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Willow Ptarmigan

Willow Ptarmigan
Lagopus lagopus
Upland Ground Birds | Family: Pheasants and Grouse, Phasianidae

An estimated 24% of the species' North American population breeds within the Boreal Forest.



The most widespread ptarmigan of the Far North, this species increases in number in some years but in others is very scarce. While the female incubates, the male guards the territory. When the chicks grow up, several families gather in large flocks and often migrate southward together when winter arrives. In summer ptarmigans feed on green shoots, buds, flowers, and insects; in winter they take mainly twigs and buds of willows and alders.  The Willow Ptarmigan is also the state bird of Alaska.


15-17" (38-43 cm). A small tundra grouse with red comb over each eye. In winter, entirely white except for black tail. In summer, male rusty red with white wings and belly; female mottled and barred with brown except for white wings. Spring and fall molting plumages show a variety of checkered patterns. Summer males of other ptarmigan species more grayish. Winter Rock Ptarmigan has black stripe through eye. White-tailed Ptarmigan has entirely white tail.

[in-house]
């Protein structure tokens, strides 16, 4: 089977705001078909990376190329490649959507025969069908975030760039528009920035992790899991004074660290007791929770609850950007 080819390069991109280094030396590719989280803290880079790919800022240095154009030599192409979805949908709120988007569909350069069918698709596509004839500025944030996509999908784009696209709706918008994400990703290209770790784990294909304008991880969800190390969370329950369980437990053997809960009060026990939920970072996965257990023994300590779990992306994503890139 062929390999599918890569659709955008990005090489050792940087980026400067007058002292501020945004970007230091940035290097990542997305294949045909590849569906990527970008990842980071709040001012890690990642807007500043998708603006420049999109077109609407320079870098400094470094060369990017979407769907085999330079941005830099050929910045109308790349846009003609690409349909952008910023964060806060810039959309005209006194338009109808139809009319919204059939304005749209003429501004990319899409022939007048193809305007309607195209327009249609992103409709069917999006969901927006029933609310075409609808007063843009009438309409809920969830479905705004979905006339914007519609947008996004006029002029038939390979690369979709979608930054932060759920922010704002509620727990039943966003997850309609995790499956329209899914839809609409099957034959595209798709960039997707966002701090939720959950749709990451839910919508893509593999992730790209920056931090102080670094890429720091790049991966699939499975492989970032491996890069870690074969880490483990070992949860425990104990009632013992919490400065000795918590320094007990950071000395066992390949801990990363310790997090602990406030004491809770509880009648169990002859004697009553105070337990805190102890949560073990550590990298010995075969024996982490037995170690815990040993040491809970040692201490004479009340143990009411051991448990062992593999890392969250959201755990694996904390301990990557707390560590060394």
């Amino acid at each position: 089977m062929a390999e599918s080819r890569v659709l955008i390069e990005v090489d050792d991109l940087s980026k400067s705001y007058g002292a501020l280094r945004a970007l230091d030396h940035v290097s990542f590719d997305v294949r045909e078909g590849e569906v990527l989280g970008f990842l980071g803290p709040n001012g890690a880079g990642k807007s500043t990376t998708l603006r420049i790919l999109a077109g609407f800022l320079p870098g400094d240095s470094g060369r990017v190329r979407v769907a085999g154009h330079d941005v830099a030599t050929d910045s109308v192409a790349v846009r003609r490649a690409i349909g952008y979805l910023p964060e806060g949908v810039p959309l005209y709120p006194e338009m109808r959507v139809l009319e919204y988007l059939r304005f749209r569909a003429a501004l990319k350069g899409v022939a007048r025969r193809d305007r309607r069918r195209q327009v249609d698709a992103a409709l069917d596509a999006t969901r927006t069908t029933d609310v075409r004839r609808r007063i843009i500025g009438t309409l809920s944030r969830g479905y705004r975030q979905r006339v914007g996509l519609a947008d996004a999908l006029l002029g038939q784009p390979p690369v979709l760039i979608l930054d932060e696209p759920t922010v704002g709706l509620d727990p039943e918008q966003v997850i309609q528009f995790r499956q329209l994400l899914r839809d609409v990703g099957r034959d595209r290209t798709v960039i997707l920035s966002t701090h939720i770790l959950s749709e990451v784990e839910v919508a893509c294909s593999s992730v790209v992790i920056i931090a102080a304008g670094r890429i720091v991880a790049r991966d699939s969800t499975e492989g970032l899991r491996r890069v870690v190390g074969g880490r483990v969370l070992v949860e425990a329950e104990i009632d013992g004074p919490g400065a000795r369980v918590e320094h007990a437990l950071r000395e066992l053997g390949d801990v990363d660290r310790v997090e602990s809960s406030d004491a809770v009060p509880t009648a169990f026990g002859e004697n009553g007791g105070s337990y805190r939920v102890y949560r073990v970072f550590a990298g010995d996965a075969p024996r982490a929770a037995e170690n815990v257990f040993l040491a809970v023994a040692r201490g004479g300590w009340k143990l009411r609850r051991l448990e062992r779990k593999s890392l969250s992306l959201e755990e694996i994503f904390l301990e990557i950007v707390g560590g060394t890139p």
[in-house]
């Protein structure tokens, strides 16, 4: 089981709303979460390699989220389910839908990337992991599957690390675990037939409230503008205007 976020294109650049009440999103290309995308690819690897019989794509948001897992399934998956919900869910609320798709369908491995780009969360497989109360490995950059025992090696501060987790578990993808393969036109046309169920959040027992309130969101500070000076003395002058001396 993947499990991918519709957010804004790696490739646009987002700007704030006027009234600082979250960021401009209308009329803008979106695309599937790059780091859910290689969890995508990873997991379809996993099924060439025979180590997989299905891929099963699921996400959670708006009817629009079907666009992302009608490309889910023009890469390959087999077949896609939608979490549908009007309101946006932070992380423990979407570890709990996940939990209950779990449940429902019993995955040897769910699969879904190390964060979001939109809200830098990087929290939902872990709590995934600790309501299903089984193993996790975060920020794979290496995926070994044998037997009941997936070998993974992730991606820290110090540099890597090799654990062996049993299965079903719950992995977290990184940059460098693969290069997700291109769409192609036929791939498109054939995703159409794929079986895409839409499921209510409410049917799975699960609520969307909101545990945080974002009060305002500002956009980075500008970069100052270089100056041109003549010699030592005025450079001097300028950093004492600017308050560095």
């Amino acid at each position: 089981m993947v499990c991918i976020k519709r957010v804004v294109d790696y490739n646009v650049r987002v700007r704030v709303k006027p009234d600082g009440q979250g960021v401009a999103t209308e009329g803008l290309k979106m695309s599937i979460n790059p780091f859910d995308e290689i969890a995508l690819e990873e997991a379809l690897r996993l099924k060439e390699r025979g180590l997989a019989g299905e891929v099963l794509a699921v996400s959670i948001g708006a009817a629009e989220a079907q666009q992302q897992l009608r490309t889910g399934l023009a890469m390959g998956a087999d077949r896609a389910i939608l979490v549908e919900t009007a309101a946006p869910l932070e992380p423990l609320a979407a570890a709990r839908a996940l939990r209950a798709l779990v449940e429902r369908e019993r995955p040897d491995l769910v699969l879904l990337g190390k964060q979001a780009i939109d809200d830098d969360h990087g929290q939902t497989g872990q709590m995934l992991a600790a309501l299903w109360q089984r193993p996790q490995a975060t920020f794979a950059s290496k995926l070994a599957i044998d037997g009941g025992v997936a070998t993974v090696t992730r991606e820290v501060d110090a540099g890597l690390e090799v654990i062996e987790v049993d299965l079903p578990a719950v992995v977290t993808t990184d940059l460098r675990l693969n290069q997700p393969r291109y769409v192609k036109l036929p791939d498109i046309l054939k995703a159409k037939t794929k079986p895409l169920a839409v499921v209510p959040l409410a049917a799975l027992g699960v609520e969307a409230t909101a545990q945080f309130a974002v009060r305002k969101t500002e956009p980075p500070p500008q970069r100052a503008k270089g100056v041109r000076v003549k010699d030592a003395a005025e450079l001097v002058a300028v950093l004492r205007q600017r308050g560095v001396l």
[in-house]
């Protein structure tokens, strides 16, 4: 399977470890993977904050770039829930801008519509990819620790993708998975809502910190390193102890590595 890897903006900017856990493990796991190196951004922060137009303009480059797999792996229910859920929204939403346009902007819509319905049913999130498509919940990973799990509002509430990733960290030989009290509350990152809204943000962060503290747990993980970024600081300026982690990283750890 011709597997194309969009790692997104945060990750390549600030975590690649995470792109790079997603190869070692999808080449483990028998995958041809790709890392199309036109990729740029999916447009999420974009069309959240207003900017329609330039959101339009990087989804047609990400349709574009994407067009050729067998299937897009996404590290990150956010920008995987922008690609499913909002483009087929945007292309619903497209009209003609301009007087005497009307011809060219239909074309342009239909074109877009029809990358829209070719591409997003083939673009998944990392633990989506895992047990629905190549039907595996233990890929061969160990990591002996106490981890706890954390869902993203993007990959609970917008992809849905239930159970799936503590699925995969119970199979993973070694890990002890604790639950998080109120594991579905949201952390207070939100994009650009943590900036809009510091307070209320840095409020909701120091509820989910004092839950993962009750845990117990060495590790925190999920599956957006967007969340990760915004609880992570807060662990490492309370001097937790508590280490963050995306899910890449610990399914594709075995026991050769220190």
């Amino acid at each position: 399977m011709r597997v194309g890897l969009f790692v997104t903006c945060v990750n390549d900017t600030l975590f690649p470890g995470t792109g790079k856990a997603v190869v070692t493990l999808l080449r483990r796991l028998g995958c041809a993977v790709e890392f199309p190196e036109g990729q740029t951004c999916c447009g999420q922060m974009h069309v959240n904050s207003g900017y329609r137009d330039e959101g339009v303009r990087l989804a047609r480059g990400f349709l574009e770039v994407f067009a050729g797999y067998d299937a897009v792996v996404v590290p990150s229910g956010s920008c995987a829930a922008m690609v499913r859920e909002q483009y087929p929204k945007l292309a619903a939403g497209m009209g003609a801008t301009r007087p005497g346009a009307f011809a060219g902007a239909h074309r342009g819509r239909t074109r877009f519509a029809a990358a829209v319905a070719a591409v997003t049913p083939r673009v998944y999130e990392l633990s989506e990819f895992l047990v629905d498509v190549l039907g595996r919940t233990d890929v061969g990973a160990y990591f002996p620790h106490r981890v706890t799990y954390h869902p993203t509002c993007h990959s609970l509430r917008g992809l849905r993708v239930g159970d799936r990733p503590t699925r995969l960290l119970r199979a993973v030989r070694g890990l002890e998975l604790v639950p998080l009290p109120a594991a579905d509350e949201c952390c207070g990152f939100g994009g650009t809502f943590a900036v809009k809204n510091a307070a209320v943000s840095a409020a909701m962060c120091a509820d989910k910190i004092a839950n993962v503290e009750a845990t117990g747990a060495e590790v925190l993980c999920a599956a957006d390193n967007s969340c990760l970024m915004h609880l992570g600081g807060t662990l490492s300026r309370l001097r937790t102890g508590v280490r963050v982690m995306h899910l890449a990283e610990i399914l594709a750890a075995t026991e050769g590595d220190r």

In flight, courting males have a loud, staccato go-back, go-back, go-back, and other guttural calls.


7-10 yellowish eggs, blotched with brown, in a scrape lined with grass and feathers, often sheltered by vegetation, rocks, or logs.


Tundra; also thickets in valleys and foothills; muskeg.


Breeds from Alaska east to Labrador, and south to central British Columbia, northern Ontario, and central Quebec. Winters south to forested regions of central Canada. Also in Eurasia.